Agriculture uses about 18 per cent of the electricity consumed in India. This means that to tackle energy security, to implement India’s climate commitments, as well as to ensure food security and deal with water challenges, India must consider energy efficiency in irrigation. Hence, the European Union (EU) has brought policy and financial experts as well as European Business to India offering concrete solutions in this regard, said Tomasz Kozlowski, Ambassador, European Union Delegation to India.
While delivering his keynote address at a workshop on ‘Agricultural Demand Side Management (AgDSM)-Adopting Technologies to Boost Efficiencies’, the first in the series, organised by FICCI and European Commission, Kozlowski said that the partnership between India and the EU will facilitate policy dialogue, will bring best practices, business solutions and joint research and innovation and will look at financing models for clean energy and climate change.
In terms of finance, he said that the European Investment Bank has already provided loans for more than Euro 1.2 billion to support implementation of energy and climate related projects in India. Speaking about technologies and solutions, Kozlowski added that the EU was closely involved in developing offshore wind, solar parks and energy efficiency in India.
Addressing the Indian and European delegates, BP Pandey, Additional Secretary, Ministry of Power & Director General, Bureau of Energy Efficiency (BEE), said that there are about 20.27 million electrified pumpsets installed in agriculture sector. Further, due to the increasing demand for water to meet the agricultural needs, about 0.25 to 0.5 million new pumpsets are being added annually, therefore by adoption of high efficiency pumps about 25-30 per cent energy can be saved. He added that the industry had sufficient pumpsets to supply but there was a need to work out a feasible finance models for adoption of these pumpsets.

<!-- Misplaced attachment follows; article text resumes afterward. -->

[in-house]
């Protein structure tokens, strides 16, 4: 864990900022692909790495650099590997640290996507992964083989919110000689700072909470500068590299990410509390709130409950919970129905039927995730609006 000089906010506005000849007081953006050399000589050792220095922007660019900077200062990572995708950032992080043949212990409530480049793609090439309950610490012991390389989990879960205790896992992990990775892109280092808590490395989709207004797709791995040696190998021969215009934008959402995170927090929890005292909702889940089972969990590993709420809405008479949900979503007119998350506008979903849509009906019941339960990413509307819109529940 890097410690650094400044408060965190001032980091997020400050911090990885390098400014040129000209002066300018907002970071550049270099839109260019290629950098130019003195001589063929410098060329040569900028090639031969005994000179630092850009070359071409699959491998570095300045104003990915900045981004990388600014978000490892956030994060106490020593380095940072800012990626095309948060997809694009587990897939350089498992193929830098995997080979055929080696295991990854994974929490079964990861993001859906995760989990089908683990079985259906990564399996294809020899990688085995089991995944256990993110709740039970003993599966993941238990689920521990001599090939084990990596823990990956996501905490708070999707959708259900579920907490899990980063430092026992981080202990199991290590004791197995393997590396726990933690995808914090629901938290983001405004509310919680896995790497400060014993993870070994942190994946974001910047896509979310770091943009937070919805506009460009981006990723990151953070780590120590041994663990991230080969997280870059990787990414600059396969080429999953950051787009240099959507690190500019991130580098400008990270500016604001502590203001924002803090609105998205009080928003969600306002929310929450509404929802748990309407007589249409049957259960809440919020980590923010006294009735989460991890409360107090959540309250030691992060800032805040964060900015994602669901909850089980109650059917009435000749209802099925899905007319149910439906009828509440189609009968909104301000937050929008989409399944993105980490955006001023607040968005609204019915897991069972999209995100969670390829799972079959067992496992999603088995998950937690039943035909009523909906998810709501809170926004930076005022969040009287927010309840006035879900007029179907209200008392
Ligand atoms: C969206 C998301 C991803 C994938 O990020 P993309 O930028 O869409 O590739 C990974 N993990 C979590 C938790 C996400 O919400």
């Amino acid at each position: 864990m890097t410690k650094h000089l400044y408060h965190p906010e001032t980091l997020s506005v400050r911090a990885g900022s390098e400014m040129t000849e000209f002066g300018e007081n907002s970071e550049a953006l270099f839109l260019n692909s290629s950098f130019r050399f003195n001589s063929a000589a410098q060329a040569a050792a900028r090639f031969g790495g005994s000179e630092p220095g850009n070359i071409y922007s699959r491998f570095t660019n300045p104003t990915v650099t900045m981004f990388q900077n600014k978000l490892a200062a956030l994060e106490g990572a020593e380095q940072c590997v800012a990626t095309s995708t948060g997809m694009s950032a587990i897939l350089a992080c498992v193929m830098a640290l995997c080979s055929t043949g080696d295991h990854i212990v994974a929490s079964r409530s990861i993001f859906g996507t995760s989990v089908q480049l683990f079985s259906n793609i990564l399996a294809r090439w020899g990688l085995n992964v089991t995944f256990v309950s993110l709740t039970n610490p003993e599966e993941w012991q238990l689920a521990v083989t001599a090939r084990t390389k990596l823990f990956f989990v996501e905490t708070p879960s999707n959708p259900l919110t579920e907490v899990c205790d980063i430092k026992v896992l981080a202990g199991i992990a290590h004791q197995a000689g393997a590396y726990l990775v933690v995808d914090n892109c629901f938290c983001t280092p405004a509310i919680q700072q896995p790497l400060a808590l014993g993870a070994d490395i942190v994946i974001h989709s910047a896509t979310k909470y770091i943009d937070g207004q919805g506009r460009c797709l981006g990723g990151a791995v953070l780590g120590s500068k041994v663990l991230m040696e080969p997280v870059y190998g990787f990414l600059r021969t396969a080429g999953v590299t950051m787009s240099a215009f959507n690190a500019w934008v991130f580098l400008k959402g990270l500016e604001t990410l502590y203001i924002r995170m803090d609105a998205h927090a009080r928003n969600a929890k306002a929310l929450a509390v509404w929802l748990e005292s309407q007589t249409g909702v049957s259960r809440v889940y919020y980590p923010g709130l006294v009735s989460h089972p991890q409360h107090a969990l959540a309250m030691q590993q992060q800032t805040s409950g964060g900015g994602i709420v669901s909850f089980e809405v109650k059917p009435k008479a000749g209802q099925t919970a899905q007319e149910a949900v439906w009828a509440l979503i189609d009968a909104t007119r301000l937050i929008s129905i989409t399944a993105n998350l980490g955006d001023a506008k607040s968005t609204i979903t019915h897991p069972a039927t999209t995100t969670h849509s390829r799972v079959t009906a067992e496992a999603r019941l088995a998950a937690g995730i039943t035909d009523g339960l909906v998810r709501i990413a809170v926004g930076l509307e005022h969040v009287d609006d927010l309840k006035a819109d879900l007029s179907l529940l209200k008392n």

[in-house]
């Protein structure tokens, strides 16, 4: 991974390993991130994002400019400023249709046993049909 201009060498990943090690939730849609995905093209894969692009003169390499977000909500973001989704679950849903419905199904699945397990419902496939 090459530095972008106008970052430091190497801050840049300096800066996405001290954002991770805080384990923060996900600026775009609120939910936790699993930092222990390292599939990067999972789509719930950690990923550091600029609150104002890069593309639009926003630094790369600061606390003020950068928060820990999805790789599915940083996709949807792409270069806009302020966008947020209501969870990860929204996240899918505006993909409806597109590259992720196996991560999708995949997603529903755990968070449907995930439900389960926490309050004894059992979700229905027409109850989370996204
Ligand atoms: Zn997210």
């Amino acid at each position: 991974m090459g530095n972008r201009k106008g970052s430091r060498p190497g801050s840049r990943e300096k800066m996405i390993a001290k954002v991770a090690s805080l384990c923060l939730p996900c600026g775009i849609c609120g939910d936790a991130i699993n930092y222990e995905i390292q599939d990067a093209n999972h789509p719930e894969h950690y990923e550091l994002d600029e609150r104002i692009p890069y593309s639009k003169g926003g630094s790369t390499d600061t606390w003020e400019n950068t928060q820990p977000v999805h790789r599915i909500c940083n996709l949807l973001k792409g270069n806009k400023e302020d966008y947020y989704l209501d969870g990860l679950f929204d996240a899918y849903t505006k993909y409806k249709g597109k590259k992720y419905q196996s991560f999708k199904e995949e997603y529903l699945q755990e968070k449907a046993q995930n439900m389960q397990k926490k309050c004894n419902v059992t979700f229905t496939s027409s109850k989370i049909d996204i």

Speaking about the initiatives to achieve energy efficiency in various sectors, Pandey said that government’s Perform-Achieve-Trade (PAT) scheme is a market-based mechanism launched in 2008 under India’s national climate change action plan, and is designed to increase the energy efficiency of the most energy-intensive sectors. The first phase of PAT was completed in March 2015 and the second phase began with the inclusion of three industrial sectors, of which two are railways and utilities. Similarly, the Labeling Program is providing the consumer an informed choice about energy saving, and thereby it is enabling cost saving of the marketed household and other equipment. He added that the government was promoting use of energy efficiency equipment such as LEDs as well.
Speaking about the opportunities, Nitin Zamre, Managing Director, ICF International India said that AgDSM is a recognised intervention area by every DISCOM and both EE and RE options are available for agricultural pumps. Also there star rated pumps available in India and there is increased awareness among farmers and pump manufacturers about it. He added that India was getting international support and co-operation as well to fulfil its commitment to INDC(Intended Nationally Determined Contributions) goals.
Pointing out the challenges, Zamre said that there was a lack of effective Centre-State coordination for policy push and demand-supply gap of star rated pumps. Also, concentration of agriculture pump manufacturers was in limited locations and the high initial cost of EE pumps becomes a deterrent. He added that there was a need to make international technology easily accessible and mindset change towards transition to EE technology was also needed.
Henriette Faergemann, Counsellor (Environment, Energy & Climate Change), Delegation of the European Union to India, said that there are cost issues involved with the implementation of energy efficiency technology in agriculture but in the long term adoption of such technology would prove to be beneficial for green growth. She added that the EU had an incredible GDP growth with reduced emission by adopting energy efficient technologies and India too could attain the same by using energy efficient equipment.
Dr. A Didar Singh, Secretary General, FICCI, said that by bringing together stakeholders from the EU and India, the workshop focused on promoting cooperation between the two sides in the area of AgDSM, one of the biggest focus areas for Indian policymakers in the DSM space. The workshop is a stepping stone to build a framework for implementation of efficient pumping technology and best practices in Indian agricultural sector in cooperation with European partners.